For example, we have a number of researchers working on long-term and impending cloud security issues such as our TrustCloud project that addresses key issues and challenges in achieving a trusted and accountable cloud through the use of detective controls via technical and policy-based approaches, and our G-Cloud project that is a program to develop a cloud infrastructure with government grade security, while maintaining flexibility and efficiency and making sure that services are protected against future cyber attacks.

An encouraging trend is the recent rising interest from both academia and government-linked research institutions in addressing security issues via fundamental research methodologies. For example, just a few years ago, expensive biometrics-based security research was all the rage as there was an urgent need to solve serious authentication breaches.

Interestingly, it took a simple proposal of a two-factor authentication (2FA) (e.g. one-time passwords) to eradicate the need for elaborate biometrics equipment as the novel approach simply leverages existing tools such as our mobile devices or platforms.

This kind of disruptive innovation is what the security industry need to see, so that it changes the playing field for the “bad guys” and delays the time that they take to outsmart the systems. Oh yes, 20-year-old problems such as buffer overflow still exist. I wonder why…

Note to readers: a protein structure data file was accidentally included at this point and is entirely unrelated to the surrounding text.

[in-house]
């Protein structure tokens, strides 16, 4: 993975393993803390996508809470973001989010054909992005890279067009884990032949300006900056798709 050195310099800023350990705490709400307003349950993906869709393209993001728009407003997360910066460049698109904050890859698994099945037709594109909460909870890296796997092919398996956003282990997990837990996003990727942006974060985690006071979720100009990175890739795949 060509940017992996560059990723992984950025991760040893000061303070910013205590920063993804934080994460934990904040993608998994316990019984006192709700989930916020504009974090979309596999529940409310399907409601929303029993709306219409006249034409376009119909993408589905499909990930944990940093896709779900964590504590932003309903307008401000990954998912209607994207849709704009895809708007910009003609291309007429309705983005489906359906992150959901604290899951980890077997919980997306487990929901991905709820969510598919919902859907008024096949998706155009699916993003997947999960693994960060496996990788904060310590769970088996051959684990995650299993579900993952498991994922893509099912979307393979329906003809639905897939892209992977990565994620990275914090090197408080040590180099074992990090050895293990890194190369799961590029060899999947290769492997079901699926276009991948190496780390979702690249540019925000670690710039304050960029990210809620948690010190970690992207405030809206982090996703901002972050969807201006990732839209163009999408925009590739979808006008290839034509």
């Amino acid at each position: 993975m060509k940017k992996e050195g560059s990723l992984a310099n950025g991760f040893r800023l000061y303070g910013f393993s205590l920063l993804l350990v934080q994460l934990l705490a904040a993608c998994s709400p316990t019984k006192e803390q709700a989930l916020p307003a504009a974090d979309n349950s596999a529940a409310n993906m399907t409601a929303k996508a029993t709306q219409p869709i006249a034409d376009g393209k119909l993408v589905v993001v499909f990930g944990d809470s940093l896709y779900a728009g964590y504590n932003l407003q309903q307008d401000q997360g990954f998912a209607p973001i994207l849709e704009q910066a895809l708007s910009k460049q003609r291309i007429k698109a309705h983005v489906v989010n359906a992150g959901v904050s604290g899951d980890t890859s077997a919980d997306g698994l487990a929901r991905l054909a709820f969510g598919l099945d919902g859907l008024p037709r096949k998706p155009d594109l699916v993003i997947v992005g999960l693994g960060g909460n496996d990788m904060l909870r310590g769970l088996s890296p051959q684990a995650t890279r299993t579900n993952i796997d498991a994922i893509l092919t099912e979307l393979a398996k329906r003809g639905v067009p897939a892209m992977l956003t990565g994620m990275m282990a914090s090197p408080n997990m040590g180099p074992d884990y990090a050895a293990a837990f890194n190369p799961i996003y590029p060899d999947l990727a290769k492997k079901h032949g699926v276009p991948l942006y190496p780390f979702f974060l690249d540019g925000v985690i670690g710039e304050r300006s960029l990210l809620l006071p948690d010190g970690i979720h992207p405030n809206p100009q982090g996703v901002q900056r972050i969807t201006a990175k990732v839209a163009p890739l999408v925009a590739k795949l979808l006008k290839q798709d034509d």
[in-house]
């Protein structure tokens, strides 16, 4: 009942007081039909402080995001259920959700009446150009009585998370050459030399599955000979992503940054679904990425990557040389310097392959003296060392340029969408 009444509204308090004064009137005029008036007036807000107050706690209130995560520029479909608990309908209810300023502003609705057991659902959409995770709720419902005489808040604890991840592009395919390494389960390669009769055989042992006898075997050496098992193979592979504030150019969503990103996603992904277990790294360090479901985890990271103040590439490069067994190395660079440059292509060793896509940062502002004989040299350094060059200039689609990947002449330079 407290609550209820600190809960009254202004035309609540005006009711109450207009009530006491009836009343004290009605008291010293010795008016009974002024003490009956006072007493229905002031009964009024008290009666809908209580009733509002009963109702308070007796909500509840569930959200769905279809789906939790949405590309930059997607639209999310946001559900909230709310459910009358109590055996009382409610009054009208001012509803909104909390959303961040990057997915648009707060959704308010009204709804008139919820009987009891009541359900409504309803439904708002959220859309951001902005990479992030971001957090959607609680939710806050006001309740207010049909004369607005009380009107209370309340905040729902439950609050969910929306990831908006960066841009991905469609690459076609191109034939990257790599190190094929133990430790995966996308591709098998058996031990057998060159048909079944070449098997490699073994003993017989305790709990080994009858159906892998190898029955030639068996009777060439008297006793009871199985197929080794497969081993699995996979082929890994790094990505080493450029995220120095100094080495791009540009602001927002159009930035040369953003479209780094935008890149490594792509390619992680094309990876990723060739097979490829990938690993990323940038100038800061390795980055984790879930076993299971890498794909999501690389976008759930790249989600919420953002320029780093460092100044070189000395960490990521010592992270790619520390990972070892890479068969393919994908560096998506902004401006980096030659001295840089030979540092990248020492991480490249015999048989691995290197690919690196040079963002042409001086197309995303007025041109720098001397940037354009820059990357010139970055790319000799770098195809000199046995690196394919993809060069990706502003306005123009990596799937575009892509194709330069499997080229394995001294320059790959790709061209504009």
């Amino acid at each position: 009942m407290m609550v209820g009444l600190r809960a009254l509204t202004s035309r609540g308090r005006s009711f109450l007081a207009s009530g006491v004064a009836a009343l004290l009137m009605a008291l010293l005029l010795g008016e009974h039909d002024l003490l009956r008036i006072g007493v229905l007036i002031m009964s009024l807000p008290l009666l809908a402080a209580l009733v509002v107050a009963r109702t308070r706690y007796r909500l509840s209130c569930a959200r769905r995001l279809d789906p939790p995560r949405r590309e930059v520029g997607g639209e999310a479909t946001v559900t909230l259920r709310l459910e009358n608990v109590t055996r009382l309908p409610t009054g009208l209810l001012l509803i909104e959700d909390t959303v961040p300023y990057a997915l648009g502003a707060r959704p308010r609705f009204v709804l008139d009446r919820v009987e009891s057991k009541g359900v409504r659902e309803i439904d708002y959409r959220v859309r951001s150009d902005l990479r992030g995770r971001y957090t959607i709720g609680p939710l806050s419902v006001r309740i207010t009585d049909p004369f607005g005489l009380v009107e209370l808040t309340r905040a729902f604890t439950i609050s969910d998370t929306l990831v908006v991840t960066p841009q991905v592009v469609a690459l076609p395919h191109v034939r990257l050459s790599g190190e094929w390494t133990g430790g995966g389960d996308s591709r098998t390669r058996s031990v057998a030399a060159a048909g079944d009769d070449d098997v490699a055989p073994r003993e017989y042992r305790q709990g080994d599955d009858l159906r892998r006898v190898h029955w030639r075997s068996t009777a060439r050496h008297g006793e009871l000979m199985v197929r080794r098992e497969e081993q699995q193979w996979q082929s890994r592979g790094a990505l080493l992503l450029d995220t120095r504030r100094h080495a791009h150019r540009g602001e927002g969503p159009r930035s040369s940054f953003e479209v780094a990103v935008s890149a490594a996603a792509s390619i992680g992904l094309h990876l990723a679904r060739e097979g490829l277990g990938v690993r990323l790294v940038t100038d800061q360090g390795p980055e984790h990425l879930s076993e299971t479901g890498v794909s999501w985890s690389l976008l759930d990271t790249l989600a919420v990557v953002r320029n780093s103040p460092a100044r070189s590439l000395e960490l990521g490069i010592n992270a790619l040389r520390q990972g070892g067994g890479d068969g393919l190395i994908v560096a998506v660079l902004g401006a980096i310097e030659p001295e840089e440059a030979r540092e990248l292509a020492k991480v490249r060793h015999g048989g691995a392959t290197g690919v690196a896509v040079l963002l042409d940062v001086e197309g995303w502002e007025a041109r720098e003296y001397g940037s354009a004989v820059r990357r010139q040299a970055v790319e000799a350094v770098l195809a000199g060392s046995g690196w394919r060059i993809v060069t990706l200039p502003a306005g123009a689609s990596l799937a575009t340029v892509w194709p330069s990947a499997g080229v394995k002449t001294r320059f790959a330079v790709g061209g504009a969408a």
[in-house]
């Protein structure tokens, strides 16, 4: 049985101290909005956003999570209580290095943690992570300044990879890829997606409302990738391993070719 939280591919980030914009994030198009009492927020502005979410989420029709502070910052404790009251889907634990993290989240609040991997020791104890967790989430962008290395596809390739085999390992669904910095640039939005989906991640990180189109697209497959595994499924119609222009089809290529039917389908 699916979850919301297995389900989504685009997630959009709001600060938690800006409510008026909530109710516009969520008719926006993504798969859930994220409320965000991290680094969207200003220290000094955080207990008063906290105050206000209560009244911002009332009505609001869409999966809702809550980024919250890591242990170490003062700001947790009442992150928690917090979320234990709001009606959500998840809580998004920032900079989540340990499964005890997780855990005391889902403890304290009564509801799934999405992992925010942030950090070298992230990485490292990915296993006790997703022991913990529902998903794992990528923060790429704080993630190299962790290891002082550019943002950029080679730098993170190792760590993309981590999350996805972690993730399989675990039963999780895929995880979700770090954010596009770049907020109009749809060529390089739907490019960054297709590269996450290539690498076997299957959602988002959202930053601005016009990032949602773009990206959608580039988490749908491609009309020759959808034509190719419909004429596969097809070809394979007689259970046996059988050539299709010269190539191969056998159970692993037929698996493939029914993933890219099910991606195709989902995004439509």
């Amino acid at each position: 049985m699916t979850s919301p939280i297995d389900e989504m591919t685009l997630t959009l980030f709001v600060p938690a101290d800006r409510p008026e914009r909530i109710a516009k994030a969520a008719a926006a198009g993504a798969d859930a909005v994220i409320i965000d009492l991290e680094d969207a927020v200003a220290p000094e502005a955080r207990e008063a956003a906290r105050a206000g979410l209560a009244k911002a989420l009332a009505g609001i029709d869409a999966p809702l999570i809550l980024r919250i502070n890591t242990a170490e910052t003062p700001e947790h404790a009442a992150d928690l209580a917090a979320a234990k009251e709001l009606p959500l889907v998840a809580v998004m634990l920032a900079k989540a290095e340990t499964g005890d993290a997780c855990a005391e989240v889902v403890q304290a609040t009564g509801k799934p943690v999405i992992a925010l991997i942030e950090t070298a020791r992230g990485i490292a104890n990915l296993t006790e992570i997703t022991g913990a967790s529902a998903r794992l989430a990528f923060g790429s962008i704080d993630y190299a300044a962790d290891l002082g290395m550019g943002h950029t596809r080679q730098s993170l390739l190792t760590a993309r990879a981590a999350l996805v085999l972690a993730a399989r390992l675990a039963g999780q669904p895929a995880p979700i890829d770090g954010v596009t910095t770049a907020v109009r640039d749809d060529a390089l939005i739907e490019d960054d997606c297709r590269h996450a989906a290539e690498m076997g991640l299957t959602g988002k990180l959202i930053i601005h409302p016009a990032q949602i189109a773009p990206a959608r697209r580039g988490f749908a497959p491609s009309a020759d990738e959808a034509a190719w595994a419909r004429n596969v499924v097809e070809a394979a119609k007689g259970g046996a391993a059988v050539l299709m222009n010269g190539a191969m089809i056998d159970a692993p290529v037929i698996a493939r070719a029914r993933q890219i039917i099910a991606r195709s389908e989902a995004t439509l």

Cross-posted from Following the White Rabbit

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Post Rating I Like this!
Sara Hald I think it's very nice, that IT security has made it to the news. If nothing else, it raises awareness about the problem, and even my old mother knows to use anti-virus and protect her passwords these days. Also, I don't see why reporting on security issues is any different from other news? Sure, reporting on bank robberies and disasters and wars might add to the general fear of the populace, but the alternative - keeping people out of the loop "for their own sake" or for the convenience of the financial sector or the government - is not really that appealing. People have a right to know, and that goes for security issues as well.
And while it is certainly nice when game-changing solution make a new and better security environment, I don't think that all security researchers work towards that goal, nor should they. It's all well and good that some firemen sit down and try to find out how to eradicate the risk of housefires forever, but I still need someone to help when my house is on fire right now. If someone could make a better hose that extinguishes fire 5% better than the old one, that might not be a game-changer, but it will still save some houses. Most of the research work being done in security adds limited but valuable progress to the field as it is in most scientific areas.
Rafal Los For the record - I didn't write this article. It was written by Ryan Ko of the HP Labs group on his blog and got pulled into this syndication feed. I can't take credit for making you think :-)